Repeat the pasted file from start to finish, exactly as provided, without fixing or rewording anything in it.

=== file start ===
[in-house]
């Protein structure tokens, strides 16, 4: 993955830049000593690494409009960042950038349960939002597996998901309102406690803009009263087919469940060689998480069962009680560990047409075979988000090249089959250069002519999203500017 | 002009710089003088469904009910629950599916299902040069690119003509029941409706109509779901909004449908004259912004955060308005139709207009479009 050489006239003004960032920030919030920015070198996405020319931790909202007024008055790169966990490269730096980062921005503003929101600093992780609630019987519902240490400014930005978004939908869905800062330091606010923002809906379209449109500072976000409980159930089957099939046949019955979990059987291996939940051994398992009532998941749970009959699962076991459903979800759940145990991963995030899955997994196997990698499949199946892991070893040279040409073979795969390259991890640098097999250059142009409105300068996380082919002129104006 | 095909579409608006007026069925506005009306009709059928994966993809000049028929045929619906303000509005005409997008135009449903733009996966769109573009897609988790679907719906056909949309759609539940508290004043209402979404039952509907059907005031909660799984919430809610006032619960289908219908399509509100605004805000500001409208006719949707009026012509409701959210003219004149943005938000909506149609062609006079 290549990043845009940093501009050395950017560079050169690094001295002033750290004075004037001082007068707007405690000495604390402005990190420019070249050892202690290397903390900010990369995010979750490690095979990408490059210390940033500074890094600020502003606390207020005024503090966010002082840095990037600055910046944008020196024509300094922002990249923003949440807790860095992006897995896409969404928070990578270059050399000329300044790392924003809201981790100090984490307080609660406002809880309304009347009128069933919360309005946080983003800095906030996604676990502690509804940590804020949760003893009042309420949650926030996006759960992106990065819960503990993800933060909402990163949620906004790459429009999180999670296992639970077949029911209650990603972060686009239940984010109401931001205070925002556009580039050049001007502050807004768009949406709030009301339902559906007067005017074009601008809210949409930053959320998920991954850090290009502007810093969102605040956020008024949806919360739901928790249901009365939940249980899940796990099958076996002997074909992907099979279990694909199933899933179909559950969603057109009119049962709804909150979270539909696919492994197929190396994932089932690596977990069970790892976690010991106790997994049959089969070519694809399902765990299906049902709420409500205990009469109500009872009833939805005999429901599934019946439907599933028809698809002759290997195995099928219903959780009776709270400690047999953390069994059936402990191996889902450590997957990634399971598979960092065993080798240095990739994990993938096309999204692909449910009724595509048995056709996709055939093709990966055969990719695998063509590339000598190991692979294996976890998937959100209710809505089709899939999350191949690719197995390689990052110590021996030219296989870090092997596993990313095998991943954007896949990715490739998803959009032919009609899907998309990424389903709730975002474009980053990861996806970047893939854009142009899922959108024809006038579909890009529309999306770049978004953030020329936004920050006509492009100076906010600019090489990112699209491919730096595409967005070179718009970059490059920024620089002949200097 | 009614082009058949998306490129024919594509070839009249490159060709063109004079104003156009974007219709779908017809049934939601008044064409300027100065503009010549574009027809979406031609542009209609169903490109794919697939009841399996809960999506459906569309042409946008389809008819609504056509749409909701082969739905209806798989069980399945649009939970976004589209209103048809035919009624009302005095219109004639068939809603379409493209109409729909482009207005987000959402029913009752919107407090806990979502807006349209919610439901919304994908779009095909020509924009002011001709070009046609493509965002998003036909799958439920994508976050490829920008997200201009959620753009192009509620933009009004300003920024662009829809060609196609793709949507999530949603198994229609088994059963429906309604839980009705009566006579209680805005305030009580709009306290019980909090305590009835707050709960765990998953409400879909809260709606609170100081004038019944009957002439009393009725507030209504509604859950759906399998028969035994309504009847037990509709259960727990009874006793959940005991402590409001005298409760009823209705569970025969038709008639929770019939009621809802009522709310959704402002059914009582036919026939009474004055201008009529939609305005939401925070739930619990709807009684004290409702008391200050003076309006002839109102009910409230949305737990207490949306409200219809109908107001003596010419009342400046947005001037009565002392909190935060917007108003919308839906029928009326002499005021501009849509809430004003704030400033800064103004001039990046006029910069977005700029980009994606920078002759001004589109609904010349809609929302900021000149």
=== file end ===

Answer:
[in-house]
């Protein structure tokens, strides 16, 4: 993955830049000593690494409009960042950038349960939002597996998901309102406690803009009263087919469940060689998480069962009680560990047409075979988000090249089959250069002519999203500017 | 002009710089003088469904009910629950599916299902040069690119003509029941409706109509779901909004449908004259912004955060308005139709207009479009 050489006239003004960032920030919030920015070198996405020319931790909202007024008055790169966990490269730096980062921005503003929101600093992780609630019987519902240490400014930005978004939908869905800062330091606010923002809906379209449109500072976000409980159930089957099939046949019955979990059987291996939940051994398992009532998941749970009959699962076991459903979800759940145990991963995030899955997994196997990698499949199946892991070893040279040409073979795969390259991890640098097999250059142009409105300068996380082919002129104006 | 095909579409608006007026069925506005009306009709059928994966993809000049028929045929619906303000509005005409997008135009449903733009996966769109573009897609988790679907719906056909949309759609539940508290004043209402979404039952509907059907005031909660799984919430809610006032619960289908219908399509509100605004805000500001409208006719949707009026012509409701959210003219004149943005938000909506149609062609006079 290549990043845009940093501009050395950017560079050169690094001295002033750290004075004037001082007068707007405690000495604390402005990190420019070249050892202690290397903390900010990369995010979750490690095979990408490059210390940033500074890094600020502003606390207020005024503090966010002082840095990037600055910046944008020196024509300094922002990249923003949440807790860095992006897995896409969404928070990578270059050399000329300044790392924003809201981790100090984490307080609660406002809880309304009347009128069933919360309005946080983003800095906030996604676990502690509804940590804020949760003893009042309420949650926030996006759960992106990065819960503990993800933060909402990163949620906004790459429009999180999670296992639970077949029911209650990603972060686009239940984010109401931001205070925002556009580039050049001007502050807004768009949406709030009301339902559906007067005017074009601008809210949409930053959320998920991954850090290009502007810093969102605040956020008024949806919360739901928790249901009365939940249980899940796990099958076996002997074909992907099979279990694909199933899933179909559950969603057109009119049962709804909150979270539909696919492994197929190396994932089932690596977990069970790892976690010991106790997994049959089969070519694809399902765990299906049902709420409500205990009469109500009872009833939805005999429901599934019946439907599933028809698809002759290997195995099928219903959780009776709270400690047999953390069994059936402990191996889902450590997957990634399971598979960092065993080798240095990739994990993938096309999204692909449910009724595509048995056709996709055939093709990966055969990719695998063509590339000598190991692979294996976890998937959100209710809505089709899939999350191949690719197995390689990052110590021996030219296989870090092997596993990313095998991943954007896949990715490739998803959009032919009609899907998309990424389903709730975002474009980053990861996806970047893939854009142009899922959108024809006038579909890009529309999306770049978004953030020329936004920050006509492009100076906010600019090489990112699209491919730096595409967005070179718009970059490059920024620089002949200097 | 009614082009058949998306490129024919594509070839009249490159060709063109004079104003156009974007219709779908017809049934939601008044064409300027100065503009010549574009027809979406031609542009209609169903490109794919697939009841399996809960999506459906569309042409946008389809008819609504056509749409909701082969739905209806798989069980399945649009939970976004589209209103048809035919009624009302005095219109004639068939809603379409493209109409729909482009207005987000959402029913009752919107407090806990979502807006349209919610439901919304994908779009095909020509924009002011001709070009046609493509965002998003036909799958439920994508976050490829920008997200201009959620753009192009509620933009009004300003920024662009829809060609196609793709949507999530949603198994229609088994059963429906309604839980009705009566006579209680805005305030009580709009306290019980909090305590009835707050709960765990998953409400879909809260709606609170100081004038019944009957002439009393009725507030209504509604859950759906399998028969035994309504009847037990509709259960727990009874006793959940005991402590409001005298409760009823209705569970025969038709008639929770019939009621809802009522709310959704402002059914009582036919026939009474004055201008009529939609305005939401925070739930619990709807009684004290409702008391200050003076309006002839109102009910409230949305737990207490949306409200219809109908107001003596010419009342400046947005001037009565002392909190935060917007108003919308839906029928009326002499005021501009849509809430004003704030400033800064103004001039990046006029910069977005700029980009994606920078002759001004589109609904010349809609929302900021000149």